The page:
Jared, of course, has his own beautiful line of patterns for his yarn. A group of designers here in Austin decided to try our own hand at the yarn, seeing what it would do under an Austin influence, thanks to some prompting from HCW’s owner, Suzanne Middlebrooks. The whole pattern line is gorgeous — and gorgeously photographed.

c Meg Rice 2010

This men’s pullover, called Modern Tartan, looks complicated, but is actually quite simple to knit. Not just simple, but also fun, since you start at the top and knit down, leaving very little seaming. You do have to cut a little — that zippered neck there comes from a steek that you cut down from the collar. But do not fear the steek, dear knitter — especially when the steek is to be cut into such a lovely, sticky wool like this one. This yarn wants to hang onto itself like so much velcro.

There is another way that the yarn and design marry well together: Shelter is so lofty in its construction that the sweater stays quite light — a good feature for the average hot-blooded male.

Design-wise, the trickiest thing to figure out on this sweater was how to make the raglan increases play nicely with the stranded color work. I finally landed on an easy explanation for how to do the increases that I think makes the final product look much more polished.

c Meg Kelly 2010

If a men’s sweater in five different colors of Shelter is too spendy for you, there are certainly viable alternatives. The wool you use needs to be worsted-weight, pretty sheepy (no super-softy, drapey wools), and relatively light. Berroco’s Blackstone Tweed or – even cheaper – Shepherd’s Wool from Stonehedge Fiber Mill would be great alternate choices.

Really, most classic worsted-weight wools would work — like Cascade 220 (ooh, I’d love to see this in a bunch of their tweed colors) — but just be advised that those heavier wools would make a warmer sweater. Seriously warm and toasty might be just the sort of thing you’re looking for right now.

Merry Christmas, and warmest wishes to everyone, whether this is your holiday or no.

If you love it so much…

Overheard from my son, to his best buddy, Max, on their way to our house from a long day at summer camp (imagine this said as sardonically as a six-year-old can possibly muster):

“My mom loves yarn. I mean she loooooooves it. She goes out to the movies with it on a date and she buys it popcorn, and they looooove each other.”

Both boys fell into peals of hysterics. It would be funnier if it weren’t so damned true.

What?! Yarn isn’t the superior medium for every design?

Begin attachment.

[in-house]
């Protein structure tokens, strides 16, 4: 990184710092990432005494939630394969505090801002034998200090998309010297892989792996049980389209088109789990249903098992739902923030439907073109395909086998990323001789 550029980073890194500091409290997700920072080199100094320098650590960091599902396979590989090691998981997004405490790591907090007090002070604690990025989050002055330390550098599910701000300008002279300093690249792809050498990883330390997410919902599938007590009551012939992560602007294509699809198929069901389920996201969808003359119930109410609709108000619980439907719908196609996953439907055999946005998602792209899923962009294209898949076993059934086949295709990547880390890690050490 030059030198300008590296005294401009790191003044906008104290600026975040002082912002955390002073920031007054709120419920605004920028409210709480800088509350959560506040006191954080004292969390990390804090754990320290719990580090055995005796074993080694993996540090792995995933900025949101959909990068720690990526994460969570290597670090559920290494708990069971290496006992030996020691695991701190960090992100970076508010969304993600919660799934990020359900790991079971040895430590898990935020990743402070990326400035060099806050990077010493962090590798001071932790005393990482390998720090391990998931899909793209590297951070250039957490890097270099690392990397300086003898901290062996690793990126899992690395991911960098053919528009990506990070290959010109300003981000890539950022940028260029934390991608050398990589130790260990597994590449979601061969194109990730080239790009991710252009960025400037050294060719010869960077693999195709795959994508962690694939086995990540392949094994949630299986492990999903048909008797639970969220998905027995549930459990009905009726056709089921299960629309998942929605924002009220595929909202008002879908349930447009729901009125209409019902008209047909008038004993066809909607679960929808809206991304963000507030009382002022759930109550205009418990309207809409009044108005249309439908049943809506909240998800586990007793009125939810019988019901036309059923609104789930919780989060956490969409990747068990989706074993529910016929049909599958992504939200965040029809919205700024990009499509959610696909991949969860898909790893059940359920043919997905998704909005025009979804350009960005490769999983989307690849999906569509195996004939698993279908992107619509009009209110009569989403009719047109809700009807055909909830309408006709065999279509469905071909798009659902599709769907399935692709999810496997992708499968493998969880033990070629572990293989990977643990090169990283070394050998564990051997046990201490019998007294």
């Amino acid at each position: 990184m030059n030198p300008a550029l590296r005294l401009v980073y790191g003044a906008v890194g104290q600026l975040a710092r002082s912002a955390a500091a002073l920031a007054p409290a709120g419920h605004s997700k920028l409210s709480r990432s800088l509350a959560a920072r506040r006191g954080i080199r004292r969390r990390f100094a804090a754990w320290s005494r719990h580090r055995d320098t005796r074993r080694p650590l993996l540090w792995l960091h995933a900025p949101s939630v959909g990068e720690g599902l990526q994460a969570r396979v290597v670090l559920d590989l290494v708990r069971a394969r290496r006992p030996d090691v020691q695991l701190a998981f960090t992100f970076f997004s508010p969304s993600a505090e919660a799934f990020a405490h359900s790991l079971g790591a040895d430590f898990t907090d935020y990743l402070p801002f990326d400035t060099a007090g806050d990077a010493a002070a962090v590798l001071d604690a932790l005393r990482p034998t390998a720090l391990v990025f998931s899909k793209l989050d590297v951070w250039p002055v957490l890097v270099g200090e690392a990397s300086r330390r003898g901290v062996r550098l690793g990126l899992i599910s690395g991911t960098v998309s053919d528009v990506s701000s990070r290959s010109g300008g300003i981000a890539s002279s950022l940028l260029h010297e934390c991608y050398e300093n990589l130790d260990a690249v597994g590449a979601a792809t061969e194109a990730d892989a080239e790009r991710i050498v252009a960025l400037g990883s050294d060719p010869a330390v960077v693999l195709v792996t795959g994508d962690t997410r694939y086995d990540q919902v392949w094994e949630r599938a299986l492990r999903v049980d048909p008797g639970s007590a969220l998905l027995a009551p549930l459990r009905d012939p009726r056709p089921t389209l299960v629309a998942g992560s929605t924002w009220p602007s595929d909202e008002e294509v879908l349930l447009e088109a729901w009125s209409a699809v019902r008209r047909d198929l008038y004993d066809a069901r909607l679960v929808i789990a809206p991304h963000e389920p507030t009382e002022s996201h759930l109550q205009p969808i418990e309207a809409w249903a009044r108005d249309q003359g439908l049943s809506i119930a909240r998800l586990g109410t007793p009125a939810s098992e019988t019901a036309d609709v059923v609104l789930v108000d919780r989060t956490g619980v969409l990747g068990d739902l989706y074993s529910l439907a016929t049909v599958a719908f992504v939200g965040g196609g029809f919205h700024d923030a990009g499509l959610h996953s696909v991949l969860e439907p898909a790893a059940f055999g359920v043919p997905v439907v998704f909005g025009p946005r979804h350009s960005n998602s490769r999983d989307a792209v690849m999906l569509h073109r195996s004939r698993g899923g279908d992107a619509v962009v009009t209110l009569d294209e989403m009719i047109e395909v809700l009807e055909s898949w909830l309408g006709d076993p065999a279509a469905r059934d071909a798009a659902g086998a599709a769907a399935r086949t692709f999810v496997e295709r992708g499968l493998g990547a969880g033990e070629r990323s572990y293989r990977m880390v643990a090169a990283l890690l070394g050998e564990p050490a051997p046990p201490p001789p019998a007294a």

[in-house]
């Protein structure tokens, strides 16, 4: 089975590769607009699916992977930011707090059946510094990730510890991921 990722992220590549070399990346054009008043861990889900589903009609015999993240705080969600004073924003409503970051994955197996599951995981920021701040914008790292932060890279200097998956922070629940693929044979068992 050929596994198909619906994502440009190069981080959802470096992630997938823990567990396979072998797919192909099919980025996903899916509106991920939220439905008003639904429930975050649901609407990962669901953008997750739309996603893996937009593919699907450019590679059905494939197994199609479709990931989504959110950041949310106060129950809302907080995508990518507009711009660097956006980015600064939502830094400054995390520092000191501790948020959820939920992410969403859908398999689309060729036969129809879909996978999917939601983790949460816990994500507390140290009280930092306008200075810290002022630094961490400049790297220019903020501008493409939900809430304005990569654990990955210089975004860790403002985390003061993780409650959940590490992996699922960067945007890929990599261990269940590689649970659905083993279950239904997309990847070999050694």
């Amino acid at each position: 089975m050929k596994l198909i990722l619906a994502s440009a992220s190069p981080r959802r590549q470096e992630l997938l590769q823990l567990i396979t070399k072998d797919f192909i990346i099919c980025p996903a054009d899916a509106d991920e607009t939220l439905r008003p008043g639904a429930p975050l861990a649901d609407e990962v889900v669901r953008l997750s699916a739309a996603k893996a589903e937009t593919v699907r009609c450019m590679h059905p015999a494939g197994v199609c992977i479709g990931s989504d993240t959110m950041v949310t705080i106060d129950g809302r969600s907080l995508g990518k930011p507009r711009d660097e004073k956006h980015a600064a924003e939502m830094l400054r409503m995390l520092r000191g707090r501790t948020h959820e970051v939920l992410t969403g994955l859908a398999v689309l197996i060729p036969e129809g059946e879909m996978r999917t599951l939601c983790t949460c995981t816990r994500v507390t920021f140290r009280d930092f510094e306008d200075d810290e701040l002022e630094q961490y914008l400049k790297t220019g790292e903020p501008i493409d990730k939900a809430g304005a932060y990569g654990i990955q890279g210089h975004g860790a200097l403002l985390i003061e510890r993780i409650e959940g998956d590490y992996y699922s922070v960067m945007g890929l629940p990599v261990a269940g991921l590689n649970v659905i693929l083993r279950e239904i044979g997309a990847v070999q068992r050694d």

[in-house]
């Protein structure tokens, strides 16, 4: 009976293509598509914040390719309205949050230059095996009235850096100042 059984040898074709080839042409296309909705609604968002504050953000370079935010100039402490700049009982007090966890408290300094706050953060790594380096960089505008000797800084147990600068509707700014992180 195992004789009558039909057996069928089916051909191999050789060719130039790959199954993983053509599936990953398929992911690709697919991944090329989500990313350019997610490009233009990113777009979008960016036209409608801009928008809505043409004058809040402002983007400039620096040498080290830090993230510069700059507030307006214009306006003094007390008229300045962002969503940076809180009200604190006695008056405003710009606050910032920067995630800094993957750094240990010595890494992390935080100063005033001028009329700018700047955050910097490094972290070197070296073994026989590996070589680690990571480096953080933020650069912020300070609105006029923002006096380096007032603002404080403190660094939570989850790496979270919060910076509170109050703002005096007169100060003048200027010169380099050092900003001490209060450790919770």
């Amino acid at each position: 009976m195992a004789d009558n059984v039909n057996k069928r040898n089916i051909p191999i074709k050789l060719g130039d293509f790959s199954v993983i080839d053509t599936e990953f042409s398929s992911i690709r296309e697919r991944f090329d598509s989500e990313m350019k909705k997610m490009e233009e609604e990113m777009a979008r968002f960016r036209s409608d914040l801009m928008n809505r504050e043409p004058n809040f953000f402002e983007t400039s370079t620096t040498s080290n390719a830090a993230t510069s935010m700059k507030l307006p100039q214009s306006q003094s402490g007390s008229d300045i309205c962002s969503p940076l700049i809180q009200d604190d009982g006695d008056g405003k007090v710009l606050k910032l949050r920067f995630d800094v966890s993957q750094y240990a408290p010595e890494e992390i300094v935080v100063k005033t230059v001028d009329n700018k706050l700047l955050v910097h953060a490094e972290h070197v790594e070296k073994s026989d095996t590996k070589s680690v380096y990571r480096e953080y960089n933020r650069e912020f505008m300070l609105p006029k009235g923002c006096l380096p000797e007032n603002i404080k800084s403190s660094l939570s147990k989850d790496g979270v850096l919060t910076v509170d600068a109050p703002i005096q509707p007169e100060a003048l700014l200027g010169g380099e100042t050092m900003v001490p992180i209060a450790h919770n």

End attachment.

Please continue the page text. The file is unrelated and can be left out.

Here is a statement that will shock you: I love yarn. To me, it is the most amazing artistic medium. It was once a collection of living animal or plant cells that have been coaxed into a long strand of magic. You can twist, loop, and knot it into any shape that you desire. I believe it could cure cancer if only scientists would pay more attention to it.

But apparently, some things simply cannot — or should not — be done with yarn. Anyone who has read blogs like this will immediately agree.

Today, though, I’m not here to speak to you about Yarn Crimes. I’m here to talk to you about how yarn simply cannot create everything.


I know.

Let’s take this as an example:

In a sweater design I was doing recently, I wanted to replicate these gears onto the chest and back. I envisioned them spilling around the left bottom side of the sweater, reaching up toward the chest in one long steam-punky chain.

My original idea was to do this in two colors, but if you know anything about knitting with two colors, you can see how complicated that would get. That’s OK if you’re just making something for your bestest, bestest friend, but not a wise choice for a pattern you’re trying to write for other people. Not unless you want knitters with pitchforks and torches crowding around your door.

Then, I thought I could do it with knits and purls (purls for the pattern, knits for the background — didn’t work — tried the other way around — also didn’t work).

This exercise in futility occupied a couple of weeks of knitting and ripping… and knitting again. Finally, I had to admit defeat and — literally — head back to the drawing board.

If you see a solution to this design problem, please do not write to me. I do not own a pitchfork, but I know where to find one.